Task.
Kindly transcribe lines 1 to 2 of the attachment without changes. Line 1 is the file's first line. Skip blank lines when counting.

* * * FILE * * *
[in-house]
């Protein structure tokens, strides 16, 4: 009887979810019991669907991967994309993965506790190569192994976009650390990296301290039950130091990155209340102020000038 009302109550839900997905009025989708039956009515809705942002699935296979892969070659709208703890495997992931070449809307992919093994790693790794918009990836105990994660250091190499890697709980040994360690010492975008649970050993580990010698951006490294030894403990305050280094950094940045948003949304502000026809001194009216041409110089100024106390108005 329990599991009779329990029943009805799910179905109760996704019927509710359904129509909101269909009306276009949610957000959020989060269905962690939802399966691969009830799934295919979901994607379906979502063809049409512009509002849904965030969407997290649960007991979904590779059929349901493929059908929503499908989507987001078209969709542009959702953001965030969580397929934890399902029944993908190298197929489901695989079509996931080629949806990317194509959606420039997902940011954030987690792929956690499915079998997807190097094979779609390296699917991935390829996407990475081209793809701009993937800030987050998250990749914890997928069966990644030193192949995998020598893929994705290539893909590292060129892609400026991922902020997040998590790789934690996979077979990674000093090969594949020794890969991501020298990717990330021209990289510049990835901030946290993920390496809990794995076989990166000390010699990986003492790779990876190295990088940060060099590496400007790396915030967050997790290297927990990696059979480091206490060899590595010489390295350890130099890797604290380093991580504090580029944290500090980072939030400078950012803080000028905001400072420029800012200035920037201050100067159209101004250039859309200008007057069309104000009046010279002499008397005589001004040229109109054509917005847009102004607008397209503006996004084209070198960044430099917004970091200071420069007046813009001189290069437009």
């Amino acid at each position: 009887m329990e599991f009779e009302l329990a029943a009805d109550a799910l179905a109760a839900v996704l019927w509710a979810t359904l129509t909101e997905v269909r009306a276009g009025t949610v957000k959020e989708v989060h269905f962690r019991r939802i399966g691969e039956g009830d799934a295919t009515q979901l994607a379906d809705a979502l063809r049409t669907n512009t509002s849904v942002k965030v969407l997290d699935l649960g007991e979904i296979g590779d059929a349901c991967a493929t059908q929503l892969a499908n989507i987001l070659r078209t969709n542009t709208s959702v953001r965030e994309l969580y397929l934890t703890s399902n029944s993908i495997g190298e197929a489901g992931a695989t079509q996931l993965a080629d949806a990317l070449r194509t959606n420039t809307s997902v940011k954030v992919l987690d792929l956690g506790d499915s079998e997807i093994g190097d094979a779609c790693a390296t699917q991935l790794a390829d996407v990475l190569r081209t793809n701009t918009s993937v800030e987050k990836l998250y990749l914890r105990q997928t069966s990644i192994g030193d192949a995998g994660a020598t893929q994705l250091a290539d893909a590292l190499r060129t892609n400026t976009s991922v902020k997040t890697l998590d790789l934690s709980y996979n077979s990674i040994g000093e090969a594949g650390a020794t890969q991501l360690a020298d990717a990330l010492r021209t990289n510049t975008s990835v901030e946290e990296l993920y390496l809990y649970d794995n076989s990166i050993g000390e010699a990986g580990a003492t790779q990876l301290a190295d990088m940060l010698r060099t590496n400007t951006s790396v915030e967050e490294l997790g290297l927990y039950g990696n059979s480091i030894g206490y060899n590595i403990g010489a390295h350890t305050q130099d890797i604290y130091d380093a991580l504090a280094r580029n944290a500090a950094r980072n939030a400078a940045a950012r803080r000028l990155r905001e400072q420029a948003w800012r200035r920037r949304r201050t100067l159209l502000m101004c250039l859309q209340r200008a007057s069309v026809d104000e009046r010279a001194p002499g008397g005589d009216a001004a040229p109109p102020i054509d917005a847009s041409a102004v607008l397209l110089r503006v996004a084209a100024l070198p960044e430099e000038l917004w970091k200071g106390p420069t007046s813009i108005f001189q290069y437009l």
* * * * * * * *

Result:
[in-house]
């Protein structure tokens, strides 16, 4: 009887979810019991669907991967994309993965506790190569192994976009650390990296301290039950130091990155209340102020000038 009302109550839900997905009025989708039956009515809705942002699935296979892969070659709208703890495997992931070449809307992919093994790693790794918009990836105990994660250091190499890697709980040994360690010492975008649970050993580990010698951006490294030894403990305050280094950094940045948003949304502000026809001194009216041409110089100024106390108005 329990599991009779329990029943009805799910179905109760996704019927509710359904129509909101269909009306276009949610957000959020989060269905962690939802399966691969009830799934295919979901994607379906979502063809049409512009509002849904965030969407997290649960007991979904590779059929349901493929059908929503499908989507987001078209969709542009959702953001965030969580397929934890399902029944993908190298197929489901695989079509996931080629949806990317194509959606420039997902940011954030987690792929956690499915079998997807190097094979779609390296699917991935390829996407990475081209793809701009993937800030987050998250990749914890997928069966990644030193192949995998020598893929994705290539893909590292060129892609400026991922902020997040998590790789934690996979077979990674000093090969594949020794890969991501020298990717990330021209990289510049990835901030946290993920390496809990794995076989990166000390010699990986003492790779990876190295990088940060060099590496400007790396915030967050997790290297927990990696059979480091206490060899590595010489390295350890130099890797604290380093991580504090580029944290500090980072939030400078950012803080000028905001400072420029800012200035920037201050100067159209101004250039859309200008007057069309104000009046010279002499008397005589001004040229109109054509917005847009102004607008397209503006996004084209070198960044430099917004970091200071420069007046813009001189290069437009």